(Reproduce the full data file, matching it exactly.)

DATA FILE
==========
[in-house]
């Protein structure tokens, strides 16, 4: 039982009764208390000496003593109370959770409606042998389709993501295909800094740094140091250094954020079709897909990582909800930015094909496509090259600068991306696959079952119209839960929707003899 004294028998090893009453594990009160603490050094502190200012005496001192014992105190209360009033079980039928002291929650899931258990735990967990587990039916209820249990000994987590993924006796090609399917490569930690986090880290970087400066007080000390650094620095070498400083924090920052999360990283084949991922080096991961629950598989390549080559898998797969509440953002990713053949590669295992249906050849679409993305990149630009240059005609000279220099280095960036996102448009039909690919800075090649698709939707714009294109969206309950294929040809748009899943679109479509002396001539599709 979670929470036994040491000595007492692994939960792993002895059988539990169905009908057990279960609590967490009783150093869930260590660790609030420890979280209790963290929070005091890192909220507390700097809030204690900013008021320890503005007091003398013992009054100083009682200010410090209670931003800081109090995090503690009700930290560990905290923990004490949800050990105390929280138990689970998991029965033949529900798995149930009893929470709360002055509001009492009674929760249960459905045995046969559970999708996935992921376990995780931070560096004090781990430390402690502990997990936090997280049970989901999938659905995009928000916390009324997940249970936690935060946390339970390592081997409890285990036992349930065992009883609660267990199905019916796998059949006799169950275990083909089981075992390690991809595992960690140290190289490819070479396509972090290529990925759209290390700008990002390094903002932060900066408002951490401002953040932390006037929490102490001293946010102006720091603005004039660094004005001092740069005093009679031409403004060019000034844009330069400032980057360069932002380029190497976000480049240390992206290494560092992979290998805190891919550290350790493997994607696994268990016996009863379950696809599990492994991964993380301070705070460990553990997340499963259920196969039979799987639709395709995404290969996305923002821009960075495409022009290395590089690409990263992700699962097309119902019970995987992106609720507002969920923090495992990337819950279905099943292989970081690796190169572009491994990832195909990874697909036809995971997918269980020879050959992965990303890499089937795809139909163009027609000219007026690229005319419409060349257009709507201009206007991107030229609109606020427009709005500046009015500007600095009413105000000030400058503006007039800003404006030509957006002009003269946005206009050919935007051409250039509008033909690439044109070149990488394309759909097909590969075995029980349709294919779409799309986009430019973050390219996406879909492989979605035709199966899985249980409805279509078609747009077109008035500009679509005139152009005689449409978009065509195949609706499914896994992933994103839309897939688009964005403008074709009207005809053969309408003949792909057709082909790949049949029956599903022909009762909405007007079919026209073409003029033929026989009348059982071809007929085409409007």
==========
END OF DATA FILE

[in-house]
């Protein structure tokens, strides 16, 4: 039982009764208390000496003593109370959770409606042998389709993501295909800094740094140091250094954020079709897909990582909800930015094909496509090259600068991306696959079952119209839960929707003899 004294028998090893009453594990009160603490050094502190200012005496001192014992105190209360009033079980039928002291929650899931258990735990967990587990039916209820249990000994987590993924006796090609399917490569930690986090880290970087400066007080000390650094620095070498400083924090920052999360990283084949991922080096991961629950598989390549080559898998797969509440953002990713053949590669295992249906050849679409993305990149630009240059005609000279220099280095960036996102448009039909690919800075090649698709939707714009294109969206309950294929040809748009899943679109479509002396001539599709 979670929470036994040491000595007492692994939960792993002895059988539990169905009908057990279960609590967490009783150093869930260590660790609030420890979280209790963290929070005091890192909220507390700097809030204690900013008021320890503005007091003398013992009054100083009682200010410090209670931003800081109090995090503690009700930290560990905290923990004490949800050990105390929280138990689970998991029965033949529900798995149930009893929470709360002055509001009492009674929760249960459905045995046969559970999708996935992921376990995780931070560096004090781990430390402690502990997990936090997280049970989901999938659905995009928000916390009324997940249970936690935060946390339970390592081997409890285990036992349930065992009883609660267990199905019916796998059949006799169950275990083909089981075992390690991809595992960690140290190289490819070479396509972090290529990925759209290390700008990002390094903002932060900066408002951490401002953040932390006037929490102490001293946010102006720091603005004039660094004005001092740069005093009679031409403004060019000034844009330069400032980057360069932002380029190497976000480049240390992206290494560092992979290998805190891919550290350790493997994607696994268990016996009863379950696809599990492994991964993380301070705070460990553990997340499963259920196969039979799987639709395709995404290969996305923002821009960075495409022009290395590089690409990263992700699962097309119902019970995987992106609720507002969920923090495992990337819950279905099943292989970081690796190169572009491994990832195909990874697909036809995971997918269980020879050959992965990303890499089937795809139909163009027609000219007026690229005319419409060349257009709507201009206007991107030229609109606020427009709005500046009015500007600095009413105000000030400058503006007039800003404006030509957006002009003269946005206009050919935007051409250039509008033909690439044109070149990488394309759909097909590969075995029980349709294919779409799309986009430019973050390219996406879909492989979605035709199966899985249980409805279509078609747009077109008035500009679509005139152009005689449409978009065509195949609706499914896994992933994103839309897939688009964005403008074709009207005809053969309408003949792909057709082909790949049949029956599903022909009762909405007007079919026209073409003029033929026989009348059982071809007929085409409007």